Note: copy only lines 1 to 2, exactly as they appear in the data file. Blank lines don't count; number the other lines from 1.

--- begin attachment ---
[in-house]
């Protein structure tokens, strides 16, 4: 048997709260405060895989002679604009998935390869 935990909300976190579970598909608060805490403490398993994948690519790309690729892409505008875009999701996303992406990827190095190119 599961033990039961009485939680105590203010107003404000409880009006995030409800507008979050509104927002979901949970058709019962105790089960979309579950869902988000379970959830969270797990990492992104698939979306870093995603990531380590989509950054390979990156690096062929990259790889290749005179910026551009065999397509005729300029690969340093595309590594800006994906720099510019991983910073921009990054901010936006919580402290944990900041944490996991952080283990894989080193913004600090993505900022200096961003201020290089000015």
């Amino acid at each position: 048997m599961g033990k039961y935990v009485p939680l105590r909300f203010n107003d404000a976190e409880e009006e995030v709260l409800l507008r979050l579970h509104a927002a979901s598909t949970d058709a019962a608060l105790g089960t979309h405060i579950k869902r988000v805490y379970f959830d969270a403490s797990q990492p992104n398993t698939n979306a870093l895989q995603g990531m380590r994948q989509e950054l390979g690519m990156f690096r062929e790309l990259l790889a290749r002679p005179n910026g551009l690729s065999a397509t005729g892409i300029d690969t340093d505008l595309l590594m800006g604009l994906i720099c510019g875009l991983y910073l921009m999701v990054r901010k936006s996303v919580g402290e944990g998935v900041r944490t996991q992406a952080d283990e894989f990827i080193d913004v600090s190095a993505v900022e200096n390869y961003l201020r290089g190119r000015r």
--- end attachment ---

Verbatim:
[in-house]
């Protein structure tokens, strides 16, 4: 048997709260405060895989002679604009998935390869 935990909300976190579970598909608060805490403490398993994948690519790309690729892409505008875009999701996303992406990827190095190119 599961033990039961009485939680105590203010107003404000409880009006995030409800507008979050509104927002979901949970058709019962105790089960979309579950869902988000379970959830969270797990990492992104698939979306870093995603990531380590989509950054390979990156690096062929990259790889290749005179910026551009065999397509005729300029690969340093595309590594800006994906720099510019991983910073921009990054901010936006919580402290944990900041944490996991952080283990894989080193913004600090993505900022200096961003201020290089000015």